A scholarly gulf has tended to divide historians, political scientists, and social movement theorists on how people develop and act on their preferences. Rational choice scholars assumed that people—regardless of the time and place in which they live—try to achieve certain goals, like maximizing their personal wealth or power. In contrast, comparative historical scholars have emphasized historical context in explaining people’s behavior. Recently, a common emphasis on how institutions—such as unions or governments—influence people’s preferences in particular situations has emerged, promising to narrow the divide between the two intellectual camps. In Preferences and Situations, editors Ira Katnelson and Barry Weingast seek to expand that common ground by bringing together an esteemed group of contributors to address the ways in which institutions, in their wider historical setting, induce people to behave in certain ways and steer the course of history.
The contributors examine a diverse group of topics to assess the role that institutions play in shaping people’s preferences and decision-making. For example, Margaret Levi studies two labor unions to determine how organizational preferences are established. She discusses how the individual preferences of leaders crystallize and become cemented into an institutional culture through formal rules and informal communication. To explore how preferences alter with time, David Brady, John Ferejohn, and Jeremy Pope examine why civil rights legislation that failed to garner sufficient support in previous decades came to pass Congress in 1964. Ira Katznelson reaches back to the 13th century to discuss how the institutional development of Parliament after the signing of the Magna Carta led King Edward I to reframe the view of the British crown toward Jews and expel them in 1290.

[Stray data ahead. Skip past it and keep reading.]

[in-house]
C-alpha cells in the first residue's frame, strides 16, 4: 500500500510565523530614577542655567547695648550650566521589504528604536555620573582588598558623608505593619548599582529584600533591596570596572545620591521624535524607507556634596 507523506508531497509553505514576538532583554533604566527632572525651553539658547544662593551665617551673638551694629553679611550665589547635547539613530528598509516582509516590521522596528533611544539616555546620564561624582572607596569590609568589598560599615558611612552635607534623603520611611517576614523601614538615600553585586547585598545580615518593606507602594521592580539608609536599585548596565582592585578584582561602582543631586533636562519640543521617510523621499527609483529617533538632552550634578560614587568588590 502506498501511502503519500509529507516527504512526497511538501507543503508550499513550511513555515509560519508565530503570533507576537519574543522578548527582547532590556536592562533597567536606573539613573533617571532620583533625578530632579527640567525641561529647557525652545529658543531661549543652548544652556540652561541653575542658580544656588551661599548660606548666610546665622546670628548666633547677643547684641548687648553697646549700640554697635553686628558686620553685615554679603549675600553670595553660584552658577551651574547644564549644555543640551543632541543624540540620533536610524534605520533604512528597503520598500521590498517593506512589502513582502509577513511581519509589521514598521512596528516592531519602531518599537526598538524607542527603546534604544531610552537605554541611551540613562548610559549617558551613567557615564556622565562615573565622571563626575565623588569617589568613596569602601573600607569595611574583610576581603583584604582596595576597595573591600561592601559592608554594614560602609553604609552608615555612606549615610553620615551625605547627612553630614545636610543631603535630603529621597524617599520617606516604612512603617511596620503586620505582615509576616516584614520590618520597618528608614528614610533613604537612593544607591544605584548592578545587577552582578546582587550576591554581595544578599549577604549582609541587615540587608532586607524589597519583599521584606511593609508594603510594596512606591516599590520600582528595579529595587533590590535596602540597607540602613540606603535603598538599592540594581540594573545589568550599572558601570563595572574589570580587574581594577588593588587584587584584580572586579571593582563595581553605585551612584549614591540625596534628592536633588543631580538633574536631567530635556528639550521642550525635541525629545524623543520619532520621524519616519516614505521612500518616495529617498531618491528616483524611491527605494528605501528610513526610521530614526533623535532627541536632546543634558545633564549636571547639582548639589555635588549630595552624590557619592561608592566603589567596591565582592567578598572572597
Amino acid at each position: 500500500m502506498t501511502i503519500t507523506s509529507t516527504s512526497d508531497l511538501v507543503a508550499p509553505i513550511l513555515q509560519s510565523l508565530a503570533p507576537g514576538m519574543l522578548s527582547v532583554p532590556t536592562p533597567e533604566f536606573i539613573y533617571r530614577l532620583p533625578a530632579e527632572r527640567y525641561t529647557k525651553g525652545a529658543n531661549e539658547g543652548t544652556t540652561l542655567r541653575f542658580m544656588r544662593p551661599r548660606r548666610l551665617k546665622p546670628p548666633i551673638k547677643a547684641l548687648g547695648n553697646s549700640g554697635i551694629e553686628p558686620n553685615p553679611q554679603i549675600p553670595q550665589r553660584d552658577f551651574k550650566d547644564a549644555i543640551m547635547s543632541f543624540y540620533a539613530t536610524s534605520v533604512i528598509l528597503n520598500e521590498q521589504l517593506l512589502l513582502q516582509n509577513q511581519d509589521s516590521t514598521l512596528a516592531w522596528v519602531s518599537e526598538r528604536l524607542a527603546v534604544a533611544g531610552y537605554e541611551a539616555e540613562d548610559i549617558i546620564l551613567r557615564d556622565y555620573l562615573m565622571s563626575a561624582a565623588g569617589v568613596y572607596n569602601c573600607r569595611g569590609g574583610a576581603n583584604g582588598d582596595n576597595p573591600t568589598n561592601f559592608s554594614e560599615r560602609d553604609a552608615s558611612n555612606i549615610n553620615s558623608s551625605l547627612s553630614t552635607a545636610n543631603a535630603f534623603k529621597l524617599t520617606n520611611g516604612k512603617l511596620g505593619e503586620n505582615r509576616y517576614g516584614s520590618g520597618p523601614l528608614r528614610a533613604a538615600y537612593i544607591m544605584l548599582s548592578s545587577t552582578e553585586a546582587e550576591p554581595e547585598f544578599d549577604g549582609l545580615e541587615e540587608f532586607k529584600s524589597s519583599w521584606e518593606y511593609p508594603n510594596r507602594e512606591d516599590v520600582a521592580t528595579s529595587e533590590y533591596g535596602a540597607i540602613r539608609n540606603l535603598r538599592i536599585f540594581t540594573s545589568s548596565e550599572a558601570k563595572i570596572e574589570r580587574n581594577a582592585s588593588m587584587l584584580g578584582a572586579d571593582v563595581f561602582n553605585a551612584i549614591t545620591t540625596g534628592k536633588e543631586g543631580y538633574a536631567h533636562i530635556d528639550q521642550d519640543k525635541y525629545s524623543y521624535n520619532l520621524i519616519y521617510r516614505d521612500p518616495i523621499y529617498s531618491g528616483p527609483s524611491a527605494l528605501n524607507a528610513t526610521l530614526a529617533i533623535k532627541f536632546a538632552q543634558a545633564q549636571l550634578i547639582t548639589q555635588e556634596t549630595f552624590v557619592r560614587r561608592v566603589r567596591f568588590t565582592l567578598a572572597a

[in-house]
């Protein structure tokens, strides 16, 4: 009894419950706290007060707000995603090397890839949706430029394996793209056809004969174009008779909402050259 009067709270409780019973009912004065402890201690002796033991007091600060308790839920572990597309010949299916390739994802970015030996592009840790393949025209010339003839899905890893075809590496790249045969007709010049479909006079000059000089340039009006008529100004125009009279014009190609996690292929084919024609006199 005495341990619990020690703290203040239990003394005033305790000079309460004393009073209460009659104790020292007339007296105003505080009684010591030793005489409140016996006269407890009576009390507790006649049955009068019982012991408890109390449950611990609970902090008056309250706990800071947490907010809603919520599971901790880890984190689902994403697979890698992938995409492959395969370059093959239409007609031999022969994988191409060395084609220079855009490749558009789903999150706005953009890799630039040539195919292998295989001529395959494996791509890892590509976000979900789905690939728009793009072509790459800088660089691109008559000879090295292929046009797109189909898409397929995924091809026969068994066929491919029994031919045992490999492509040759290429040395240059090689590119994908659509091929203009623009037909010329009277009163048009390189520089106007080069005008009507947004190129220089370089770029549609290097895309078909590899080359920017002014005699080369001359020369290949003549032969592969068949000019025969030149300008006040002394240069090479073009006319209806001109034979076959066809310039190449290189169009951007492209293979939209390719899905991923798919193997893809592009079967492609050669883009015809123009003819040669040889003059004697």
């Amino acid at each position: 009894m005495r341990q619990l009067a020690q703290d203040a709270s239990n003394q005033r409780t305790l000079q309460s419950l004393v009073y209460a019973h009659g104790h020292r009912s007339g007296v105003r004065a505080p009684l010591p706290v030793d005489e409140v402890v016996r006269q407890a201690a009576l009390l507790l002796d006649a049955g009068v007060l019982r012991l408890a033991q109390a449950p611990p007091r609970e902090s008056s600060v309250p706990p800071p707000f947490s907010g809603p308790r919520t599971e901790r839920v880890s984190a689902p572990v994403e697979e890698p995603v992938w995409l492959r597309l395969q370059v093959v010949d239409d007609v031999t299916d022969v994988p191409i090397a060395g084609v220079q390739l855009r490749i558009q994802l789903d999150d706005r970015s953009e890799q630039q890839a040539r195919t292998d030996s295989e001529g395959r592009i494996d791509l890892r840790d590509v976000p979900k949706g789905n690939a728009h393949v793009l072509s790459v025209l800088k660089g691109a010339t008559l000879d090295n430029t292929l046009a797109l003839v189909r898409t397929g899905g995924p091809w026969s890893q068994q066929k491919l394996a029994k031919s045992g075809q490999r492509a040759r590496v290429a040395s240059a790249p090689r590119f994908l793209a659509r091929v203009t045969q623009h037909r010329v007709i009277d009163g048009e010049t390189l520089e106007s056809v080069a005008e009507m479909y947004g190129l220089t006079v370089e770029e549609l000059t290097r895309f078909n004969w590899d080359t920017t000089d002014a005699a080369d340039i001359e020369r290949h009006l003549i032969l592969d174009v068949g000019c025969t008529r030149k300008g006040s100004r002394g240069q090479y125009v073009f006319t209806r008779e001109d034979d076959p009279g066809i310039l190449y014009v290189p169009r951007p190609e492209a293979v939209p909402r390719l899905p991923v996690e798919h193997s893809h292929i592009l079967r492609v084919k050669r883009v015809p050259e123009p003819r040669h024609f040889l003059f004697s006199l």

The essays in this book focus on preference formation and change, revealing a great deal of overlap between two schools of thought that were previously considered mutually exclusive. Though the scholarly debate over the merits of historical versus rational choice institutionalism will surely rage on, Preferences and Situations reveals how each field can be enriched by the other.
IRA KATZNELSON is Ruggles Professor of Political Science and History at Columbia University.
BARRY R. WEINGAST is a senior fellow at the Hoover Institution and the Ward C. Krebs Family Professor in the Department of Political Science at Stanford University.
CONTRIBUTORS: Richard Bensel, David W. Brady, Charles M. Cameron, Jon Elster, John A. Ferejohn, Peter A. Hall, James Johnson, Margaret Levi, James Mahoney, Jeremy C. Pope.